Perhaps one of the most overlooked steps in getting your swimming pool ready for the season is addressing the area surrounding your pool. Things to consider:
Clean up plant debris from the pool deck, patio, nearby planting beds—virtually anything that has the potential for producing debris in your pool.
Prune trees and hedges that have grown in recent months and might hang over your pool. Some plants shed their flowers in the summer, which can end up in your pool. Try planting mess-free shrubs, trees, or vines.
Consider yourself lucky if you have dried debris on your cover. This can be removed by sweeping it, followed by a quick spray of the hose or pressure washer (really quickly or not at all in drought-stricken regions). The real cleaning will happen after you remove the cover.
For solid winter covers, fan-fold the cover into 3-to-5-foot folds.
For mesh covers, remove springs or fasteners from anchors with a removal tool or Allen wrench. Loosely fan-fold the cover accordion style.
Cleaning and Storage
After removing the cover, take it to a driveway or other hardscaped area, preferably on a slant or slope for easier drainage. Thoroughly sweep and hose off the cover and use cleaner or treatment if it’s recommended by the manufacturer of the cover. Allow it to dry completely before storing. Tightly roll or fan-fold the cover and wrap with rope or use strapping to keep it tight. Store the pool cover indoors or in a garage—away from insects, rodents, and moisture.
Check the filter and pump: Make sure to inspect the filter and pump for possible damaged or worn parts and buy a replacement.
Lighting fixtures: To prevent lights from cracking in areas where it freezes, underwater light fixtures are often removed from their housings, with the wires still connected. Coil the wire into the niche and reattach the light fixture.
Check for cracks: Fiberglass or concrete pools should be examined for cracks in the pool and on the tile. Also, look for chips in the plaster and indentations on the deck and coping. Since this pool-opening job is DIY, you can apply your expertise to any minor repairs that need to be made. It's also a good time to remove calcium scale and stains from the tile with a household tile cleaner or baking soda and a tile brush. For tougher stains, use a pumice stone.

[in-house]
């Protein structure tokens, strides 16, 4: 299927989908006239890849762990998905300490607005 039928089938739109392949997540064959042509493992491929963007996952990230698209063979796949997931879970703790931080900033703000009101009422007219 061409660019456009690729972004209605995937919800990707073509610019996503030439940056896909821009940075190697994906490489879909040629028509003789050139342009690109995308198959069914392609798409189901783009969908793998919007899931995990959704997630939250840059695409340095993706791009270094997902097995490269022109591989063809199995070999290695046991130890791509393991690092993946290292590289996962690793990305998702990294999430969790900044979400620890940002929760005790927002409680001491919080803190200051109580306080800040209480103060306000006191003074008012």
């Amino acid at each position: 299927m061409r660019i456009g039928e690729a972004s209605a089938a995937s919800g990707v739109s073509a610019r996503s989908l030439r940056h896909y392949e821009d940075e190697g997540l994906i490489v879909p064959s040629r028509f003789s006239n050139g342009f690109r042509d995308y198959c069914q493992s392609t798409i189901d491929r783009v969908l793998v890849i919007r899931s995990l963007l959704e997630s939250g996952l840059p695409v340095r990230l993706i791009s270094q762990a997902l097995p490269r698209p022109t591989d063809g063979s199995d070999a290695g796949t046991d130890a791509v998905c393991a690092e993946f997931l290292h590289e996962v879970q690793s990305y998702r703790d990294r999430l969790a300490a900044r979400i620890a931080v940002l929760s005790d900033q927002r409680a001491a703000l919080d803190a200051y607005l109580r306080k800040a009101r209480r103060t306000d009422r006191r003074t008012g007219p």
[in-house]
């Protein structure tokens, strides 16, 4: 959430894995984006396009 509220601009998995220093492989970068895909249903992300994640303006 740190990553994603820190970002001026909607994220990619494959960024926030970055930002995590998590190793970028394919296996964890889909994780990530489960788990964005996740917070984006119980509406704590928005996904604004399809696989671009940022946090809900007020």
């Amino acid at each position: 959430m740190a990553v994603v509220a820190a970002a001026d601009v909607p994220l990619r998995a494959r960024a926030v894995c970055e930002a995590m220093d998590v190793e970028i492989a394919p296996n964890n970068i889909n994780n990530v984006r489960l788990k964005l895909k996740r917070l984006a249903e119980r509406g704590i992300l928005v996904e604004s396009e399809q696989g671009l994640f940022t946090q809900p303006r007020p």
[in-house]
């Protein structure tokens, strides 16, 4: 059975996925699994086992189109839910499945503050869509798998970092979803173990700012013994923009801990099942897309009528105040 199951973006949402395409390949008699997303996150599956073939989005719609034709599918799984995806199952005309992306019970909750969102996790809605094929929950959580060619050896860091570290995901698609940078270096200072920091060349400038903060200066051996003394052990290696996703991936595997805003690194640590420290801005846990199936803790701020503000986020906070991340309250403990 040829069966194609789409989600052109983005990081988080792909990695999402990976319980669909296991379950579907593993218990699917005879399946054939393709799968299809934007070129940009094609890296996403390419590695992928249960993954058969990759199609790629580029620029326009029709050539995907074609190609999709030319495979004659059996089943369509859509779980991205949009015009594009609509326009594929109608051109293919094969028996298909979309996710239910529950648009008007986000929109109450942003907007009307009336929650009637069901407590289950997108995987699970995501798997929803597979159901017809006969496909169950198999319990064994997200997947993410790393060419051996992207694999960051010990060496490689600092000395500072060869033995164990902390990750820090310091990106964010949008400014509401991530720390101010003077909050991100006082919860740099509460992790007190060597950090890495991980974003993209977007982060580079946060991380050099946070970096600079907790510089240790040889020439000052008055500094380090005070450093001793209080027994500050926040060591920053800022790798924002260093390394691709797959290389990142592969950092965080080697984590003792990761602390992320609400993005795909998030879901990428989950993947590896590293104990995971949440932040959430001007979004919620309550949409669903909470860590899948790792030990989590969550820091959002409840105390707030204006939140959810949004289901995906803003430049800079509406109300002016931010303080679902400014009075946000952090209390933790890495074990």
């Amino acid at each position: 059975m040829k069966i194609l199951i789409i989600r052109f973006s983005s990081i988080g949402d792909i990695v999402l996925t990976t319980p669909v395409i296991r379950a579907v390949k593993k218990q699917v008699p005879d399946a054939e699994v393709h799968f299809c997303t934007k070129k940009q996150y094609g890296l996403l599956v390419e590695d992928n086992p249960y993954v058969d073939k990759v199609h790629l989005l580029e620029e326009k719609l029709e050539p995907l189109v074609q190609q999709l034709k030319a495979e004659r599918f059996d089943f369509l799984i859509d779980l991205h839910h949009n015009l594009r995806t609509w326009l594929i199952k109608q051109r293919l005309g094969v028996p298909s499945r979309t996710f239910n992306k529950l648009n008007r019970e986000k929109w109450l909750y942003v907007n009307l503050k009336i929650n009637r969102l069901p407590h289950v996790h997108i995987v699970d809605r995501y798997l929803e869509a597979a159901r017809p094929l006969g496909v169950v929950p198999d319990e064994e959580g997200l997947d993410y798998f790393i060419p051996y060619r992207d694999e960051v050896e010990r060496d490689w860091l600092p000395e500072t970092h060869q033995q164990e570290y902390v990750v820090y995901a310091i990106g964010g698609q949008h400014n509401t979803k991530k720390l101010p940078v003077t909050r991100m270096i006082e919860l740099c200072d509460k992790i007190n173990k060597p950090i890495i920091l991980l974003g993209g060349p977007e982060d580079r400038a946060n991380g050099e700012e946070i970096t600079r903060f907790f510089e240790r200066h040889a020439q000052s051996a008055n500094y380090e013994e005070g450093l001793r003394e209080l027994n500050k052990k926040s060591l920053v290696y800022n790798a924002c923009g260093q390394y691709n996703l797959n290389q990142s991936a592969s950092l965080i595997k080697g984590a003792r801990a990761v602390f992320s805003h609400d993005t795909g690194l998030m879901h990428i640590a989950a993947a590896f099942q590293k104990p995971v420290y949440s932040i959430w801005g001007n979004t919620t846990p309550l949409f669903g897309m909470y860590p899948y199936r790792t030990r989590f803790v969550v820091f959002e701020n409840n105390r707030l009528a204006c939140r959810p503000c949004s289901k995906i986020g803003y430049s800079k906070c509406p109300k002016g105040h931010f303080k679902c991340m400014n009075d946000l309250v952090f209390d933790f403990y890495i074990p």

You can monitor your pool's pH level with a testing kit. There are many kinds of testing kits available; however, most homeowner versions are either reagent kits or test-strips. Reagent kits aren't too difficult to use. You take a sample of pool water, then add liquids or tablets to it. The water changes color, indicating its chemical balance. Test-strips work differently. When you submerge them in the pool for a few seconds, dyes they contain cause them to change color. Next, match up the strip to a color chart to determine the pool's pH level. Use this information to gauge what kind and how much of the chemicals your pool needs.
Check manufacturers' instructions that came with the new parts or equipment, or look for the information on the company website.
If you drain your pool to perform maintenance or once the swimming season has passed, be careful to not let the pool sit empty too long. As a general rule, it's best to leave water in a pool throughout the winter because the weight of the water counteracts with forces from the ground pressing up against the pool from below.
With the circulation system operating, inspect the pool for leaks, cracks, and split hoses. If you discover any damage, shut off the power and contact your local pool service.